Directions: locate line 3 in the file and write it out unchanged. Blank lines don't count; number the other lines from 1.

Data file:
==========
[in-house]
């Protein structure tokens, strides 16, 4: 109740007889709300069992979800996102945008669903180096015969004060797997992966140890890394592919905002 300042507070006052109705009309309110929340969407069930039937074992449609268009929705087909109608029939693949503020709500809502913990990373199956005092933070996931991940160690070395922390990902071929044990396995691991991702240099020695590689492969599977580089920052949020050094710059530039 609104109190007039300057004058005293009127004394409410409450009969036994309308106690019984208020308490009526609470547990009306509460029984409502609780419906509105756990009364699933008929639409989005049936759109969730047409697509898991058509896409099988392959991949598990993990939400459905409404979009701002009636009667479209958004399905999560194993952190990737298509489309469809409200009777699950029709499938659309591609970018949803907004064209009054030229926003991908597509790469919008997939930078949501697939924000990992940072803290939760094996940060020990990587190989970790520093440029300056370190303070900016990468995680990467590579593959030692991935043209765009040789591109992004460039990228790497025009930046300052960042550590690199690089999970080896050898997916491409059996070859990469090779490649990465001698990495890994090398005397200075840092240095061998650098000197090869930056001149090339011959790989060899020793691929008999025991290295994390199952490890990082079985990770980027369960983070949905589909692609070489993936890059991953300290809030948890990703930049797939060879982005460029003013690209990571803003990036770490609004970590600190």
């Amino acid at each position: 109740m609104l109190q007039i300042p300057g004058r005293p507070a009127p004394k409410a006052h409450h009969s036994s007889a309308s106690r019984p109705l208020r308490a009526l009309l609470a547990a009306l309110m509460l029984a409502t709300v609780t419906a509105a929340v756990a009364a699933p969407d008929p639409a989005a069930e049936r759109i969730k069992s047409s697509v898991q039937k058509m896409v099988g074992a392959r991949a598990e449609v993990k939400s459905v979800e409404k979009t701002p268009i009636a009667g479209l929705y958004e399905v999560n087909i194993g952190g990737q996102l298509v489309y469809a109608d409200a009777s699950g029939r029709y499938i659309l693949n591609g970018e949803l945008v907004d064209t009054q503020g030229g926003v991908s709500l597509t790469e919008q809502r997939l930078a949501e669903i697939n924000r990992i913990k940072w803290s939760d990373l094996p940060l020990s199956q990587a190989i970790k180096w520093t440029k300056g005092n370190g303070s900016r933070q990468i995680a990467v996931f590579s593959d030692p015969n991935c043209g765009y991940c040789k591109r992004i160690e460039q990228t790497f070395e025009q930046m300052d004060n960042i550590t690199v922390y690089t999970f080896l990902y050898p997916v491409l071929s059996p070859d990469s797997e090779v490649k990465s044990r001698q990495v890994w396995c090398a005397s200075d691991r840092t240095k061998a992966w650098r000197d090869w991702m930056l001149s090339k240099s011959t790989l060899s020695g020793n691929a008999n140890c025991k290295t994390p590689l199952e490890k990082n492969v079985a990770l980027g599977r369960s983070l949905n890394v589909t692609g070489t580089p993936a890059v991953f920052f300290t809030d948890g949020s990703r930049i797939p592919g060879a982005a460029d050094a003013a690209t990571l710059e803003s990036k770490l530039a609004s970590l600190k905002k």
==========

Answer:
């Amino acid at each position: 109740m609104l109190q007039i300042p300057g004058r005293p507070a009127p004394k409410a006052h409450h009969s036994s007889a309308s106690r019984p109705l208020r308490a009526l009309l609470a547990a009306l309110m509460l029984a409502t709300v609780t419906a509105a929340v756990a009364a699933p969407d008929p639409a989005a069930e049936r759109i969730k069992s047409s697509v898991q039937k058509m896409v099988g074992a392959r991949a598990e449609v993990k939400s459905v979800e409404k979009t701002p268009i009636a009667g479209l929705y958004e399905v999560n087909i194993g952190g990737q996102l298509v489309y469809a109608d409200a009777s699950g029939r029709y499938i659309l693949n591609g970018e949803l945008v907004d064209t009054q503020g030229g926003v991908s709500l597509t790469e919008q809502r997939l930078a949501e669903i697939n924000r990992i913990k940072w803290s939760d990373l094996p940060l020990s199956q990587a190989i970790k180096w520093t440029k300056g005092n370190g303070s900016r933070q990468i995680a990467v996931f590579s593959d030692p015969n991935c043209g765009y991940c040789k591109r992004i160690e460039q990228t790497f070395e025009q930046m300052d004060n960042i550590t690199v922390y690089t999970f080896l990902y050898p997916v491409l071929s059996p070859d990469s797997e090779v490649k990465s044990r001698q990495v890994w396995c090398a005397s200075d691991r840092t240095k061998a992966w650098r000197d090869w991702m930056l001149s090339k240099s011959t790989l060899s020695g020793n691929a008999n140890c025991k290295t994390p590689l199952e490890k990082n492969v079985a990770l980027g599977r369960s983070l949905n890394v589909t692609g070489t580089p993936a890059v991953f920052f300290t809030d948890g949020s990703r930049i797939p592919g060879a982005a460029d050094a003013a690209t990571l710059e803003s990036k770490l530039a609004s970590l600190k905002k």